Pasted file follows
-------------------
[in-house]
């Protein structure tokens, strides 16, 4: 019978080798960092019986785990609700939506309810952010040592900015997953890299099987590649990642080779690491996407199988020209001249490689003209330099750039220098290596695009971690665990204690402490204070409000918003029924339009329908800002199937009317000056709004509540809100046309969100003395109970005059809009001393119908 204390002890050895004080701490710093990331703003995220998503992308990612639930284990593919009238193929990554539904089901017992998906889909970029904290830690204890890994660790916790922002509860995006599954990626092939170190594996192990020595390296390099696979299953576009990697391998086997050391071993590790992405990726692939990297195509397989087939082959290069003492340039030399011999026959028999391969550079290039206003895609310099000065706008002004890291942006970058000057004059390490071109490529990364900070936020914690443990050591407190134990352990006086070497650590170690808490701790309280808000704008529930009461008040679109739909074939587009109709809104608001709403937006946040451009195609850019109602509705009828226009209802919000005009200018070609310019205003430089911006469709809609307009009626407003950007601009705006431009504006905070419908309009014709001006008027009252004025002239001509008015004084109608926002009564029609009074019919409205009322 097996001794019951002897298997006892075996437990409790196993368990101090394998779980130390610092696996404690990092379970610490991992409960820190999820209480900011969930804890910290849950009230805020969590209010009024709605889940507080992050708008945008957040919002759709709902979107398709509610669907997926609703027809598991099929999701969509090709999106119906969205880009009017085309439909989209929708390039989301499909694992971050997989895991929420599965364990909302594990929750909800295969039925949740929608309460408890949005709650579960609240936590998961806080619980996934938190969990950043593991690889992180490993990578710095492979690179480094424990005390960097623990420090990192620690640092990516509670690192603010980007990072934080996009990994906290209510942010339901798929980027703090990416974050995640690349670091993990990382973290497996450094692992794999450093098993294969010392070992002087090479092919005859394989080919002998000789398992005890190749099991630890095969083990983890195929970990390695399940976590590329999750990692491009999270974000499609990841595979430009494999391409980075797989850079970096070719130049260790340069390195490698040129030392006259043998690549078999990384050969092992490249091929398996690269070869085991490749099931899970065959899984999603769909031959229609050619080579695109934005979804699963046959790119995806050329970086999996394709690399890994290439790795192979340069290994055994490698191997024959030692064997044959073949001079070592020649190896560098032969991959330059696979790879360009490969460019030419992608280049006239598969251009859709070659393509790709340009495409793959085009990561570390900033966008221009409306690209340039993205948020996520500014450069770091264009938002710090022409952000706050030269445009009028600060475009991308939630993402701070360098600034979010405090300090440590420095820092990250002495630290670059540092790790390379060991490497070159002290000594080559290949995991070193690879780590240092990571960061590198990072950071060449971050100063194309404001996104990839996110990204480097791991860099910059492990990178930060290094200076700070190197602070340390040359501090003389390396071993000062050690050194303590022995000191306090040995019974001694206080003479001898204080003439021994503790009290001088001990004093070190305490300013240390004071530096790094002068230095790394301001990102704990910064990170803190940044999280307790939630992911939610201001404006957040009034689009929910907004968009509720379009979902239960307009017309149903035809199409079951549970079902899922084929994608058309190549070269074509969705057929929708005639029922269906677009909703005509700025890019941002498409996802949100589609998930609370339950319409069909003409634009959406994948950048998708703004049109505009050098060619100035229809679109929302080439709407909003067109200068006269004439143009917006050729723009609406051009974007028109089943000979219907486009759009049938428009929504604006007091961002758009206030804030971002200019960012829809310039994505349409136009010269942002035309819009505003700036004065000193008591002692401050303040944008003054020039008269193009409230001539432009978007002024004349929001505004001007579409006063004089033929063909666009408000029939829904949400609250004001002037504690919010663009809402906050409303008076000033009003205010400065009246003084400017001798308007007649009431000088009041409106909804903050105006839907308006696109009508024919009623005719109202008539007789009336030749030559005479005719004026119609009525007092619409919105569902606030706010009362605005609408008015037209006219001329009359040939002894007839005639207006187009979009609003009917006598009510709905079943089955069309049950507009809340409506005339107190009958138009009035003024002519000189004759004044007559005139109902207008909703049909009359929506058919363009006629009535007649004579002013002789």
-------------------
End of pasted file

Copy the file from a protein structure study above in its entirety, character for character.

[in-house]
């Protein structure tokens, strides 16, 4: 019978080798960092019986785990609700939506309810952010040592900015997953890299099987590649990642080779690491996407199988020209001249490689003209330099750039220098290596695009971690665990204690402490204070409000918003029924339009329908800002199937009317000056709004509540809100046309969100003395109970005059809009001393119908 204390002890050895004080701490710093990331703003995220998503992308990612639930284990593919009238193929990554539904089901017992998906889909970029904290830690204890890994660790916790922002509860995006599954990626092939170190594996192990020595390296390099696979299953576009990697391998086997050391071993590790992405990726692939990297195509397989087939082959290069003492340039030399011999026959028999391969550079290039206003895609310099000065706008002004890291942006970058000057004059390490071109490529990364900070936020914690443990050591407190134990352990006086070497650590170690808490701790309280808000704008529930009461008040679109739909074939587009109709809104608001709403937006946040451009195609850019109602509705009828226009209802919000005009200018070609310019205003430089911006469709809609307009009626407003950007601009705006431009504006905070419908309009014709001006008027009252004025002239001509008015004084109608926002009564029609009074019919409205009322 097996001794019951002897298997006892075996437990409790196993368990101090394998779980130390610092696996404690990092379970610490991992409960820190999820209480900011969930804890910290849950009230805020969590209010009024709605889940507080992050708008945008957040919002759709709902979107398709509610669907997926609703027809598991099929999701969509090709999106119906969205880009009017085309439909989209929708390039989301499909694992971050997989895991929420599965364990909302594990929750909800295969039925949740929608309460408890949005709650579960609240936590998961806080619980996934938190969990950043593991690889992180490993990578710095492979690179480094424990005390960097623990420090990192620690640092990516509670690192603010980007990072934080996009990994906290209510942010339901798929980027703090990416974050995640690349670091993990990382973290497996450094692992794999450093098993294969010392070992002087090479092919005859394989080919002998000789398992005890190749099991630890095969083990983890195929970990390695399940976590590329999750990692491009999270974000499609990841595979430009494999391409980075797989850079970096070719130049260790340069390195490698040129030392006259043998690549078999990384050969092992490249091929398996690269070869085991490749099931899970065959899984999603769909031959229609050619080579695109934005979804699963046959790119995806050329970086999996394709690399890994290439790795192979340069290994055994490698191997024959030692064997044959073949001079070592020649190896560098032969991959330059696979790879360009490969460019030419992608280049006239598969251009859709070659393509790709340009495409793959085009990561570390900033966008221009409306690209340039993205948020996520500014450069770091264009938002710090022409952000706050030269445009009028600060475009991308939630993402701070360098600034979010405090300090440590420095820092990250002495630290670059540092790790390379060991490497070159002290000594080559290949995991070193690879780590240092990571960061590198990072950071060449971050100063194309404001996104990839996110990204480097791991860099910059492990990178930060290094200076700070190197602070340390040359501090003389390396071993000062050690050194303590022995000191306090040995019974001694206080003479001898204080003439021994503790009290001088001990004093070190305490300013240390004071530096790094002068230095790394301001990102704990910064990170803190940044999280307790939630992911939610201001404006957040009034689009929910907004968009509720379009979902239960307009017309149903035809199409079951549970079902899922084929994608058309190549070269074509969705057929929708005639029922269906677009909703005509700025890019941002498409996802949100589609998930609370339950319409069909003409634009959406994948950048998708703004049109505009050098060619100035229809679109929302080439709407909003067109200068006269004439143009917006050729723009609406051009974007028109089943000979219907486009759009049938428009929504604006007091961002758009206030804030971002200019960012829809310039994505349409136009010269942002035309819009505003700036004065000193008591002692401050303040944008003054020039008269193009409230001539432009978007002024004349929001505004001007579409006063004089033929063909666009408000029939829904949400609250004001002037504690919010663009809402906050409303008076000033009003205010400065009246003084400017001798308007007649009431000088009041409106909804903050105006839907308006696109009508024919009623005719109202008539007789009336030749030559005479005719004026119609009525007092619409919105569902606030706010009362605005609408008015037209006219001329009359040939002894007839005639207006187009979009609003009917006598009510709905079943089955069309049950507009809340409506005339107190009958138009009035003024002519000189004759004044007559005139109902207008909703049909009359929506058919363009006629009535007649004579002013002789």